Fig. 5. Channel simulation topology to analyse eye diagram and propagation delay
With reference to the time domain analysis results at lower speed grade of 1 Gbps (i.e., Nyquist frequency 500 MHz) shown in Fig. 6a, 6b and 6c respectively, pattern 106 faces the largest unbalanced propagation delay between P (i.e., red waveform) and N-line (i.e., blue waveform), indicated by condition whereby the rising and falling edges of the waveforms cross at +/- 0.15 V, i.e., the level further away from 0 V. On the contrary, in pattern 3313, the rising and falling edges of the waveforms cross at 0 V, indicating a balanced propagation delay between P and N-line. However, the eye diagram for each weave pattern has the similar height, i.e., ~ 0.92 Vpp, as the Sdd21 at 500 MHz experienced by each pattern is the same, i.e., -1.1 dB, as shown in Fig. 4.
Fig. 6a. Eye diagram (left) and propagation delay (right) at 1 Gbps with pattern 106
Fig. 6b. Eye diagram (left) and propagation delay (right) at 1 Gbps with pattern 1080
Fig. 6c. Eye diagram (left) and propagation delay (right) at 1 Gbps with pattern 3313
The fiber weave effect becomes more significant beyond 500 MHz, indicated by the eye diagram in Fig. 7a, 7b and 7c respectively, at higher speed grade of 5 Gbps (i.e., Nyquist frequency 2.5 GHz). The mid-point eye diagram height for weave pattern 3313 is the largest, i.e., 0.75 Vpp, versus the smallest height for pattern 106, i.e., 0.5 Vpp. This phenomenon is caused by the extra 3 dB attenuation at 2.5 GHz experienced in pattern 106, as shown in Fig. 4.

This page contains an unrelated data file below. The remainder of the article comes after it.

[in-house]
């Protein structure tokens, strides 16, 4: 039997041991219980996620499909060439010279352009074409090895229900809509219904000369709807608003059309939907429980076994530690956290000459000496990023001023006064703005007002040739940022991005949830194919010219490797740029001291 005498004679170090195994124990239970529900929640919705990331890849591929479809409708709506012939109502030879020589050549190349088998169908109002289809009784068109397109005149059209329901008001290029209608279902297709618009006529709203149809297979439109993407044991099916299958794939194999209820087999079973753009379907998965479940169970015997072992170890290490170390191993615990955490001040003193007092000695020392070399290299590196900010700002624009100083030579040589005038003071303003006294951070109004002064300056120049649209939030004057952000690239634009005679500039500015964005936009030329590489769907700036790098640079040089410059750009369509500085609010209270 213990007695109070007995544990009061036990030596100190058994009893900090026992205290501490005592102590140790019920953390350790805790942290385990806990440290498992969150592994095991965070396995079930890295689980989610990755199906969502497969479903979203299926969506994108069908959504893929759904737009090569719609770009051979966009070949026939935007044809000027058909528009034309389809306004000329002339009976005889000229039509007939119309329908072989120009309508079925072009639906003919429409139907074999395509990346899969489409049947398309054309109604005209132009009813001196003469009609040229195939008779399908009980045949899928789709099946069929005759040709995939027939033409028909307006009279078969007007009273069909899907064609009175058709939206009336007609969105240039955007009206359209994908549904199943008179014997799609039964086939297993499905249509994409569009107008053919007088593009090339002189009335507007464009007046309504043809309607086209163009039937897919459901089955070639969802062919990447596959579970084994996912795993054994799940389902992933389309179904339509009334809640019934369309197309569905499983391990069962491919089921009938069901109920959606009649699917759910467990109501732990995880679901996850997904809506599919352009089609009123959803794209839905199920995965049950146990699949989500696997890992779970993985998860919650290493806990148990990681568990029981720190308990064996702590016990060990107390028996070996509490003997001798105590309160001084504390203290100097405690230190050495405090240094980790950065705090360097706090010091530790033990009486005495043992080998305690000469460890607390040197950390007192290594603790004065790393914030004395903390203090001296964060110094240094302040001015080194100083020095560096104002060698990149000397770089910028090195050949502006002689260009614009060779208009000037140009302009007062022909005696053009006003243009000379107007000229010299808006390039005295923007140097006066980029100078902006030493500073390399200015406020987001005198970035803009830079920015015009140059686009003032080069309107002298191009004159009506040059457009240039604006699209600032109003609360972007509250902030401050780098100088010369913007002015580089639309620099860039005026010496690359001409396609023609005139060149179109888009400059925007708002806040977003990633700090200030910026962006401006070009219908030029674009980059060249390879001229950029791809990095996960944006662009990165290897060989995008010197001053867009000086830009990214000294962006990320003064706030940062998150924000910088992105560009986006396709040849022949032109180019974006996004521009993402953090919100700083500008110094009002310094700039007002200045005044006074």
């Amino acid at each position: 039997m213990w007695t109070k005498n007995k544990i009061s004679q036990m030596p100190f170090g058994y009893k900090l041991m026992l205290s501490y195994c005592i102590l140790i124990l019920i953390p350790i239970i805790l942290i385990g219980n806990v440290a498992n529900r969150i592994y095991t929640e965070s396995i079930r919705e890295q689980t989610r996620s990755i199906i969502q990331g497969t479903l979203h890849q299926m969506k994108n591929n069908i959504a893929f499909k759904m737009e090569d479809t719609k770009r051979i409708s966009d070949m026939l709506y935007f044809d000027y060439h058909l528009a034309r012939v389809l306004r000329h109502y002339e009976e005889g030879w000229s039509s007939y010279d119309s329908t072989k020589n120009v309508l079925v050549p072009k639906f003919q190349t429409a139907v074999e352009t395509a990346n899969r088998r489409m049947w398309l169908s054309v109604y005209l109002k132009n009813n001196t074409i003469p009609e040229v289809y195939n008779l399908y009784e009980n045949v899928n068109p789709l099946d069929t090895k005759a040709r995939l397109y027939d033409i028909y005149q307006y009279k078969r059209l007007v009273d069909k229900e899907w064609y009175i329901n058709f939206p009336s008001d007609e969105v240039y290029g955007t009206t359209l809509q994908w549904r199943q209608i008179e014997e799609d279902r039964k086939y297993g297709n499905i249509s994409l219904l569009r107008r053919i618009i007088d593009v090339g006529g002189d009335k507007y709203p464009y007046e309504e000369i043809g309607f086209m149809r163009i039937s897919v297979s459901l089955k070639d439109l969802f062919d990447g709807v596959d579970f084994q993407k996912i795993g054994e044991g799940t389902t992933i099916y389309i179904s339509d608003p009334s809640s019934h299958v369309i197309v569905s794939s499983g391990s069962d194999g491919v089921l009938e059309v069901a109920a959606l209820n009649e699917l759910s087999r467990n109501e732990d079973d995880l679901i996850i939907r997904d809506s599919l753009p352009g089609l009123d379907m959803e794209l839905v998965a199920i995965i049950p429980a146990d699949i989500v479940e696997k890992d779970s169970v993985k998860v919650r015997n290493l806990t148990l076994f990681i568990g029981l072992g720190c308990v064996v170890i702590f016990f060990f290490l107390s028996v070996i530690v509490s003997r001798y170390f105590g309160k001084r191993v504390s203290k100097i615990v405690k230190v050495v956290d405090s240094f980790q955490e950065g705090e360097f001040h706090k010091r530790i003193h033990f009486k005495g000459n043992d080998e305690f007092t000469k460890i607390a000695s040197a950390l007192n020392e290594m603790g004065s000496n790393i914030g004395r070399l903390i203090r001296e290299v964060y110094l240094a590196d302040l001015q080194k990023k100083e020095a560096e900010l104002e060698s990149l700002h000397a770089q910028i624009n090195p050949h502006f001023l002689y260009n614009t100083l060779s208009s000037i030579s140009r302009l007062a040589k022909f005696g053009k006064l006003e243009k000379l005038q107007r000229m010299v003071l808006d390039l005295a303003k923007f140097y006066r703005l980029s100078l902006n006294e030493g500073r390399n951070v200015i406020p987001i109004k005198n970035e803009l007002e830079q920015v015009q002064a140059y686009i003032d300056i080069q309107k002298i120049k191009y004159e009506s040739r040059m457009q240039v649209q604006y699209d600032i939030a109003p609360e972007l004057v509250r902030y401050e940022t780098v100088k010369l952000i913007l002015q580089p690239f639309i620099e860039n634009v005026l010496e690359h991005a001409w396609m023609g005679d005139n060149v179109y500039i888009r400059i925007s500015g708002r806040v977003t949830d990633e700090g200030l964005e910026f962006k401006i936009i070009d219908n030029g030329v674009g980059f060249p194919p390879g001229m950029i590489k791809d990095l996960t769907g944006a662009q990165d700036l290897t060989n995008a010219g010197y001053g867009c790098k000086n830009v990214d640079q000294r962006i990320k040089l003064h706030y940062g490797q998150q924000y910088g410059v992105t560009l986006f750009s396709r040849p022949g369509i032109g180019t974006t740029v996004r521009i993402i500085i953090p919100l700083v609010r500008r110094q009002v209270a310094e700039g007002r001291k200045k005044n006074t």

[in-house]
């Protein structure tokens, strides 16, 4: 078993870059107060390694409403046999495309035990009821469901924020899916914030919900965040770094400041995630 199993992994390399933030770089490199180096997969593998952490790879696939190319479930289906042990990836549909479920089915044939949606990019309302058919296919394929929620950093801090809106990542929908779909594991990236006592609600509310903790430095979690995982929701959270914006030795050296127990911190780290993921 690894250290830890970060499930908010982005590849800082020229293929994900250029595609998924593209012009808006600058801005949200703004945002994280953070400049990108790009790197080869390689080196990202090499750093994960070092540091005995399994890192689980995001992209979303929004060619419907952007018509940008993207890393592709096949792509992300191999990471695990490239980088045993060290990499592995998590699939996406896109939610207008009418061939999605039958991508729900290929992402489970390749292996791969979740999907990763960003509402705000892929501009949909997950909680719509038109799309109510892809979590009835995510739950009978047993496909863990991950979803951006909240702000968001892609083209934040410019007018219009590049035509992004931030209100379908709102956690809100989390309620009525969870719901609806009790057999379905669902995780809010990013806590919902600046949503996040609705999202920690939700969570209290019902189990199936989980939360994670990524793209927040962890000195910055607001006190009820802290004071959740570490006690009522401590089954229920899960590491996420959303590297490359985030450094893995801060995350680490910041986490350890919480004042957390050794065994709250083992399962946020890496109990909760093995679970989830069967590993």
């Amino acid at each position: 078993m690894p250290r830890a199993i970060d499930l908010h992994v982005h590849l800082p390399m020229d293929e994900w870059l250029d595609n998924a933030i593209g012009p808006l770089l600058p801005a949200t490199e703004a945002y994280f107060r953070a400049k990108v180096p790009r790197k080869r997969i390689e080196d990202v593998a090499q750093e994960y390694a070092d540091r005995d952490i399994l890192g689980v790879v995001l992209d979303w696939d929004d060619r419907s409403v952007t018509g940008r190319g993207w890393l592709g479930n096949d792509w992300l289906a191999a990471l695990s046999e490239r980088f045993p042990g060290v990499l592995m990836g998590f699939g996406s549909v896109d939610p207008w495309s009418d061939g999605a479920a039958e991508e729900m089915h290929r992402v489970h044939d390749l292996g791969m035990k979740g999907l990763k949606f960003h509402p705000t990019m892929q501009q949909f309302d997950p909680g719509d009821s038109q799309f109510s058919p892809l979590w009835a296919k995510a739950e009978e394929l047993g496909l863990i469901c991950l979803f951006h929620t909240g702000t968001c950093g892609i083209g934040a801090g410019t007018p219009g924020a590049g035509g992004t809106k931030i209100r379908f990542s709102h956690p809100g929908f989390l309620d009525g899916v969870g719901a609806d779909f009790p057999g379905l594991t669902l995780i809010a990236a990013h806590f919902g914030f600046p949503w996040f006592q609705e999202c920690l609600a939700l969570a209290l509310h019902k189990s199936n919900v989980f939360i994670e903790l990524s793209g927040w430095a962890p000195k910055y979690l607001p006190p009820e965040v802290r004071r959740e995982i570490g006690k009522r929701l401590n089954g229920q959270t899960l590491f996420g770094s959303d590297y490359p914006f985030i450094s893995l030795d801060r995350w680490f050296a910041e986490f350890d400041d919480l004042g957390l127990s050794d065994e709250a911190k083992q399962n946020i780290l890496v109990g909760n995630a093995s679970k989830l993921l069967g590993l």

Fig. 7a. Eye diagram (left) and propagation delay (right) at 5 Gbps with pattern 106
Fig. 7b. Eye diagram (left) and propagation delay (right) at 5 Gbps with pattern 1080
Fig. 7c. Eye diagram (left) and propagation delay (right) at 5 Gbps with pattern 3313
Subsequently, Sdc21 for each weave pattern is analysed, plotted in Fig. 8. A smaller Sdc21 magnitude indicates a tougher differential to common mode conversion, i.e., better immunity of a differential signal pair against common mode crosstalk. The Sdc21 across the wideband experienced in pattern 3313 is at least 20 dB lower versus the other two patterns, hence less prone to common mode crosstalk.
Fig. 8. Sdc21 plots for 1-inch microstrip with weave pattern 106, 1080 and 3313
In this article, the fiber weave effect with three commonly used patterns in the PCB industry is compared. For PCB transmission channel design with high speed grade at 5 Gbps and beyond, weave pattern 3313 with minimal glass pitch shall be applied in the substrate to minimize the attenuation and unbalanced propagation delay, which in turn strengthens the signal integrity.
 E. Bogatin, “Signal Integrity – Simplified (1st Edition)”
 Isola – Understanding Glass Fabric, https://www.isola-group.com/wp-content/uploads/Understanding-Glass-Fabric.pdf
 EverythingRF – Impedance Calculator, https://www.everythingrf.com/rf-calculators/microstrip-impedance-calculator
 Keysight EMPro, https://www.keysight.com/my/en/products/software/pathwave-design-software/pathwave-em-design-software.html
 Keysight ADS, https://www.keysight.com/my/en/products/software/pathwave-design-software/pathwave-advanced-design-system.html
— Chang Fei Yee is Technical Lead in Hardware & SI/PI at Keysight Technologies